- Jim Root
(check out the Ivy preseason preview here)
3MW’s All Conference Team:
Player of the Year: Miye Oni, Jr., Yale
Coach of the Year: Mitch Henderson, Princeton
Newcomer of the Year: Noah Kirkwood, Fr., Harvard
Freshman of the Year: Noah Kirkwood, Harvard
1. Who Needs Towns?
Harvard got zero games out of last year's Ivy Player of the Year, Seth Towns, but the Crimson stil managed to earn a share of the league title. Bryce Aiken also missed the nonconference portion of the year, but he rteurned for Ivy play and proceeded to shred the competition - he's just on another level. Freshman Noah Kirkwood will be the program's next star, and for a team with no seniors in the regular rotation, Tommy Amaker's squad could be tremendous in 2019-20.
2. Battle for the Playoff
The race for the fourth and final playoff spot came down to the final day, as Penn hosted Brown for all of the marbles. Also on the line was Brown going for its first ever 20-win season in program history, but unfortunately, the Bears came up short. Cornell's win over Dartmouth made it a 3-way tie, but the Quakers held the edge and qualified for the winner-take-all event. Despite losing sharpshooter Ryan Betley to injury in the season opener, Penn is nearly as dangerous as last year.
3. Tiger Troubles
Princeton had plenty of reason to believe it could contend for the Ivy title entering this year, led by two senior stars in Devin Cannady and Myles Stephens along with a Top 100 freshman in Jaelin Llewellyn. Of course, nothing comes easy for Ivy Leaguers, and some bad luck plus self-inflicted wounds submarined a true title push. Llewellyn missed the season's first seven games, and he never really figured out how to shoot after that (abysmal 37% effective field goal percentage). Adding insult to injury, Cannady was suspended and eventually left the team following an incident with police. And now, key wing Ryan Schwieger is out with a concussion; the two games without him to end the year did not go well. Stephens, big man Richmond Aririguzoh, and Llewellyn give the Tigers a chance to compete, but it's going to be a steep uphill battle in New Haven.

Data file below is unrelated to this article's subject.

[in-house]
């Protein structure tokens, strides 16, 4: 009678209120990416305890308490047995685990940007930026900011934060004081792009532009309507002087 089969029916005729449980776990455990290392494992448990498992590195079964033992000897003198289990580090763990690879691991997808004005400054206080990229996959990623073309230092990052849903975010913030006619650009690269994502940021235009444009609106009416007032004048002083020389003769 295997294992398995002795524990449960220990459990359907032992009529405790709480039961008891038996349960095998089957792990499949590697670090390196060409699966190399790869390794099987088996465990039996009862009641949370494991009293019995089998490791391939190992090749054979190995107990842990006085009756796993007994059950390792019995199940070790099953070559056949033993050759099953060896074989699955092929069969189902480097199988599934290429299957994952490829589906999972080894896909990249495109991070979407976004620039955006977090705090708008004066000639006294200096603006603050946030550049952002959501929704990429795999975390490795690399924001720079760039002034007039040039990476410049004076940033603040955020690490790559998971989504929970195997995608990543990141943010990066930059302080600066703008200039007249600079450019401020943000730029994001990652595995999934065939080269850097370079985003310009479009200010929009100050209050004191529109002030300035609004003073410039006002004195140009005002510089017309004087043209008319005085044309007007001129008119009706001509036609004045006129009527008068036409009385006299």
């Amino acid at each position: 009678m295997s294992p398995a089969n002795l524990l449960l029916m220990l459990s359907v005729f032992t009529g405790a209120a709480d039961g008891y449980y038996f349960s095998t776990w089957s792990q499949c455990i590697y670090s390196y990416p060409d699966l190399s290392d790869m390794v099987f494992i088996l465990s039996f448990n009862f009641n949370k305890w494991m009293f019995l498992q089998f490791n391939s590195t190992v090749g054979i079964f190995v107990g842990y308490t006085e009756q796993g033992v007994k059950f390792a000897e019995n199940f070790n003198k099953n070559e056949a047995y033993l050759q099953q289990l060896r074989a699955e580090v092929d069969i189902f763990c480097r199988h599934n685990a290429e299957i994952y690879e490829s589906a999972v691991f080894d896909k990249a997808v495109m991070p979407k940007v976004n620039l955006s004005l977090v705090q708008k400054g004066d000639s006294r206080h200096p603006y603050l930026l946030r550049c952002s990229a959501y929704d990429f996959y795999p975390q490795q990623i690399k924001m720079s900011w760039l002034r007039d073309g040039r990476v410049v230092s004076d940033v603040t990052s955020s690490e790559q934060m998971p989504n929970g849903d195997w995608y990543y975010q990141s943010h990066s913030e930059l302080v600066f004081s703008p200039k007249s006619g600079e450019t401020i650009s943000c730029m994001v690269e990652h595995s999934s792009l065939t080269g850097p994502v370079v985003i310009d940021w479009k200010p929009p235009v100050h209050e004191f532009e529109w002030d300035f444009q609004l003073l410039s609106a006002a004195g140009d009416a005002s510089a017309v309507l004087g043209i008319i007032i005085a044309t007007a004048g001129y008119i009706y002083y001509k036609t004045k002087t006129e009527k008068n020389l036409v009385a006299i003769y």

Only four teams qualify, and the semis and final are all played in New Haven, CT, on Yale’s campus.
(Bring back The Palestra!!!)
Best Team and Projected NCAA Tournament Seed
It's difficult to pick a favorite between Harvard and Yale after the two tied atop the league. Harvard swept the season series, but the matchup in New Haven was a mega heist. And guess where this tournament is being held! If you guessed Yale, congratulations, you have passed the "context clues" exam. Despite getting the 1 seed, Harvard also has the more difficult quarterfinal matchup; they're a pickem against Penn, whereas Yale is a 10.5-point favorite against ailing Princeton.
Both Harvard and Yale will be around a 14 seed, although it's possible Harvard slides down to a 15, whereas Yale has a chance to bump up to a 13. Both have the talent to be a giant pain in the ass for a higher seed, particularly Yale, who (in my humble opinion) is better coached.
Dark Horse Team
Can there really be dark horses in a four-team tournament? Probably not. But that’s the title of this section, and I WILL stand by tradition. I think Princeton's roster issues are too much to overcome, so somewhat by default, I'll say Penn. The Red and Blue have struggled in conference play after a highly impressive November and December, but Steve Donahue's precise offense will always give them a chance. Penn knocked off Yale in the penultimate game of the regular season in what was essentially the Quakers' first playoff game, so we know they're capable in a desperate situation.
(4) Penn over (1) Harvard
(2) Yale over (3) Princeton
(2) Yale over (4) Penn